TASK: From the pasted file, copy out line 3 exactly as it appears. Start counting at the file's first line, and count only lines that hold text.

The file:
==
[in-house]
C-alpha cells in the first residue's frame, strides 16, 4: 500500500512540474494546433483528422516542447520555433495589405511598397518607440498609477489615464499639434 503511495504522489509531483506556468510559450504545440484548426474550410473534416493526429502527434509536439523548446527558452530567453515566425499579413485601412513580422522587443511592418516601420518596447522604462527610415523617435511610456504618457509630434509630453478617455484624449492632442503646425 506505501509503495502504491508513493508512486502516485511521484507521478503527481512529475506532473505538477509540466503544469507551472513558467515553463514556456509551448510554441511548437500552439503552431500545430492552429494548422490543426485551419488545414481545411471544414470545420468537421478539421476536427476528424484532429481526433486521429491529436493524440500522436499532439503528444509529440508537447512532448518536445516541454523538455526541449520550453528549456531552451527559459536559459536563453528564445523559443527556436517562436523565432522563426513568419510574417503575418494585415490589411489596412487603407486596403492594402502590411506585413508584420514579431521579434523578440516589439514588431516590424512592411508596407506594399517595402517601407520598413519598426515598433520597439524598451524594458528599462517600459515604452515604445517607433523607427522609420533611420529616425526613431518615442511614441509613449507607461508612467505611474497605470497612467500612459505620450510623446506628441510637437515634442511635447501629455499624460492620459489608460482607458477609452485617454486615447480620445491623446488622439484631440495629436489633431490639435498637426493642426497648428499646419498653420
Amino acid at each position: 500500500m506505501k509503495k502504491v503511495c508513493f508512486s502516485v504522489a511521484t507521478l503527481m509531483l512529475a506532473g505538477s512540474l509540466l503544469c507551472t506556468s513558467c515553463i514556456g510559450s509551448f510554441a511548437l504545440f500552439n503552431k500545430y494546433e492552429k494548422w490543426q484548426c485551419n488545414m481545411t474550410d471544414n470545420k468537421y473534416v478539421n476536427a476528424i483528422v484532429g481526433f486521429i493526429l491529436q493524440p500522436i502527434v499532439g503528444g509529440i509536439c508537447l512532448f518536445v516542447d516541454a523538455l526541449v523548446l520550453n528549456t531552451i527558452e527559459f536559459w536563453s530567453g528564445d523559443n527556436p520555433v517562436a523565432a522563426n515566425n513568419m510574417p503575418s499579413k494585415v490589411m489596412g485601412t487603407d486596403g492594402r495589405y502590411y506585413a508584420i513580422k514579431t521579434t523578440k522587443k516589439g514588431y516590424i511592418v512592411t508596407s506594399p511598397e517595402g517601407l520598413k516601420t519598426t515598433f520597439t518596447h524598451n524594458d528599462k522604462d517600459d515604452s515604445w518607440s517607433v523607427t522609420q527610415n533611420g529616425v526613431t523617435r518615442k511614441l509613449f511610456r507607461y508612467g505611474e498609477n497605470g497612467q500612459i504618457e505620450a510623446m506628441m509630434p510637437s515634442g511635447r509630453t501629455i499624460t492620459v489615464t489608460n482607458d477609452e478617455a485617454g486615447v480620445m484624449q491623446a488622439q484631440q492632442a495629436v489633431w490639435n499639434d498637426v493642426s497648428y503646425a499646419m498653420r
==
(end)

Amino acid at each position: 500500500m506505501k509503495k502504491v503511495c508513493f508512486s502516485v504522489a511521484t507521478l503527481m509531483l512529475a506532473g505538477s512540474l509540466l503544469c507551472t506556468s513558467c515553463i514556456g510559450s509551448f510554441a511548437l504545440f500552439n503552431k500545430y494546433e492552429k494548422w490543426q484548426c485551419n488545414m481545411t474550410d471544414n470545420k468537421y473534416v478539421n476536427a476528424i483528422v484532429g481526433f486521429i493526429l491529436q493524440p500522436i502527434v499532439g503528444g509529440i509536439c508537447l512532448f518536445v516542447d516541454a523538455l526541449v523548446l520550453n528549456t531552451i527558452e527559459f536559459w536563453s530567453g528564445d523559443n527556436p520555433v517562436a523565432a522563426n515566425n513568419m510574417p503575418s499579413k494585415v490589411m489596412g485601412t487603407d486596403g492594402r495589405y502590411y506585413a508584420i513580422k514579431t521579434t523578440k522587443k516589439g514588431y516590424i511592418v512592411t508596407s506594399p511598397e517595402g517601407l520598413k516601420t519598426t515598433f520597439t518596447h524598451n524594458d528599462k522604462d517600459d515604452s515604445w518607440s517607433v523607427t522609420q527610415n533611420g529616425v526613431t523617435r518615442k511614441l509613449f511610456r507607461y508612467g505611474e498609477n497605470g497612467q500612459i504618457e505620450a510623446m506628441m509630434p510637437s515634442g511635447r509630453t501629455i499624460t492620459v489615464t489608460n482607458d477609452e478617455a485617454g486615447v480620445m484624449q491623446a488622439q484631440q492632442a495629436v489633431w490639435n499639434d498637426v493642426s497648428y503646425a499646419m498653420r